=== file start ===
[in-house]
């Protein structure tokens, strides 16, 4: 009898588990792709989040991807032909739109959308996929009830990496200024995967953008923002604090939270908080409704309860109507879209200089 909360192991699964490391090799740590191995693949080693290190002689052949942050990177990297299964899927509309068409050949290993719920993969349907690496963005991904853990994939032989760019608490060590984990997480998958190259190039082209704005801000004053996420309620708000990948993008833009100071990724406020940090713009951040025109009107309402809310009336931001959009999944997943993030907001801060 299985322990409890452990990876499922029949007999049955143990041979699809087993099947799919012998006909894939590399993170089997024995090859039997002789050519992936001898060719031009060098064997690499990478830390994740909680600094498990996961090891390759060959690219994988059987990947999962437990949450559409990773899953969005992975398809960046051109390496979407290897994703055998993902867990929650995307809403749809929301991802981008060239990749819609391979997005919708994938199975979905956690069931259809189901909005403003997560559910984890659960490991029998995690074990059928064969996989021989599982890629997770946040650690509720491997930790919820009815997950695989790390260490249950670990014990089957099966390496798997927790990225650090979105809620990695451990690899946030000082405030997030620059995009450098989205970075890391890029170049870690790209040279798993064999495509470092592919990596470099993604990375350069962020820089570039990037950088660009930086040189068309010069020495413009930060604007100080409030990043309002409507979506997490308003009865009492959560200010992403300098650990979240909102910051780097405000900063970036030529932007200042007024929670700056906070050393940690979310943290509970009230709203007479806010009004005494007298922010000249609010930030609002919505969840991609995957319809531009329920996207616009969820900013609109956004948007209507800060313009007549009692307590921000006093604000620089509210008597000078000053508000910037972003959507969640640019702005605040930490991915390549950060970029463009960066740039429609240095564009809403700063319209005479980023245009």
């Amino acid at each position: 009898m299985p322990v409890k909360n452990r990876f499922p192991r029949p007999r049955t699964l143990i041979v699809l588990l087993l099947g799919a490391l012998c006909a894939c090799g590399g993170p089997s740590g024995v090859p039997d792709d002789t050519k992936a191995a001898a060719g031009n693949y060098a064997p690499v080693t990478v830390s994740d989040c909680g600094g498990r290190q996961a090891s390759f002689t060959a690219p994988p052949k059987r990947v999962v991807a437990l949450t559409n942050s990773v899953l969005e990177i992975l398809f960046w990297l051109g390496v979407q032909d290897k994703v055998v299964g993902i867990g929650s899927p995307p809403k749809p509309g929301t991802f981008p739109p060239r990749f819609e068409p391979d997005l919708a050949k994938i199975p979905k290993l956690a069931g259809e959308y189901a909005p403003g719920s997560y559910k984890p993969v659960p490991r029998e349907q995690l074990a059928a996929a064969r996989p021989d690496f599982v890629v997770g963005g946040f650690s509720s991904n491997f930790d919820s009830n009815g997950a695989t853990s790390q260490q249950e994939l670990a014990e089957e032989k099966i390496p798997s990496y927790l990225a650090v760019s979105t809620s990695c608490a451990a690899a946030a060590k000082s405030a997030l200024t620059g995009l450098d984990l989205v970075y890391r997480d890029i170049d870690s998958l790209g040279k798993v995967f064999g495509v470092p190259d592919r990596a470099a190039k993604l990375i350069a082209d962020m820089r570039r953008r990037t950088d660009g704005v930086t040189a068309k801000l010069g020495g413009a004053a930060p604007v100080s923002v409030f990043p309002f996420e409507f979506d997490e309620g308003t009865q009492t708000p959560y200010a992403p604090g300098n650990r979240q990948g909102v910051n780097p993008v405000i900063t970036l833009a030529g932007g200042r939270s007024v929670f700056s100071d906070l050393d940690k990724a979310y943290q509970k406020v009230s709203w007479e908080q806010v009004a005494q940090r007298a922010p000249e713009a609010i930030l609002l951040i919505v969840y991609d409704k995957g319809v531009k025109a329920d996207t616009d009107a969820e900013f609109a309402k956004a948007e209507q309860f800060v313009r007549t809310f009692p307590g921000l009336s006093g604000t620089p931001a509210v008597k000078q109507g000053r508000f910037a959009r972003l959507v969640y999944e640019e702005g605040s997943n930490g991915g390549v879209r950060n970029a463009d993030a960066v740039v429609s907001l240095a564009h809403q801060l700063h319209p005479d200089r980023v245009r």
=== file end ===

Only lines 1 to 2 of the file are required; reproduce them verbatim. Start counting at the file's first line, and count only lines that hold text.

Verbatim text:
[in-house]
């Protein structure tokens, strides 16, 4: 009898588990792709989040991807032909739109959308996929009830990496200024995967953008923002604090939270908080409704309860109507879209200089 909360192991699964490391090799740590191995693949080693290190002689052949942050990177990297299964899927509309068409050949290993719920993969349907690496963005991904853990994939032989760019608490060590984990997480998958190259190039082209704005801000004053996420309620708000990948993008833009100071990724406020940090713009951040025109009107309402809310009336931001959009999944997943993030907001801060 299985322990409890452990990876499922029949007999049955143990041979699809087993099947799919012998006909894939590399993170089997024995090859039997002789050519992936001898060719031009060098064997690499990478830390994740909680600094498990996961090891390759060959690219994988059987990947999962437990949450559409990773899953969005992975398809960046051109390496979407290897994703055998993902867990929650995307809403749809929301991802981008060239990749819609391979997005919708994938199975979905956690069931259809189901909005403003997560559910984890659960490991029998995690074990059928064969996989021989599982890629997770946040650690509720491997930790919820009815997950695989790390260490249950670990014990089957099966390496798997927790990225650090979105809620990695451990690899946030000082405030997030620059995009450098989205970075890391890029170049870690790209040279798993064999495509470092592919990596470099993604990375350069962020820089570039990037950088660009930086040189068309010069020495413009930060604007100080409030990043309002409507979506997490308003009865009492959560200010992403300098650990979240909102910051780097405000900063970036030529932007200042007024929670700056906070050393940690979310943290509970009230709203007479806010009004005494007298922010000249609010930030609002919505969840991609995957319809531009329920996207616009969820900013609109956004948007209507800060313009007549009692307590921000006093604000620089509210008597000078000053508000910037972003959507969640640019702005605040930490991915390549950060970029463009960066740039429609240095564009809403700063319209005479980023245009």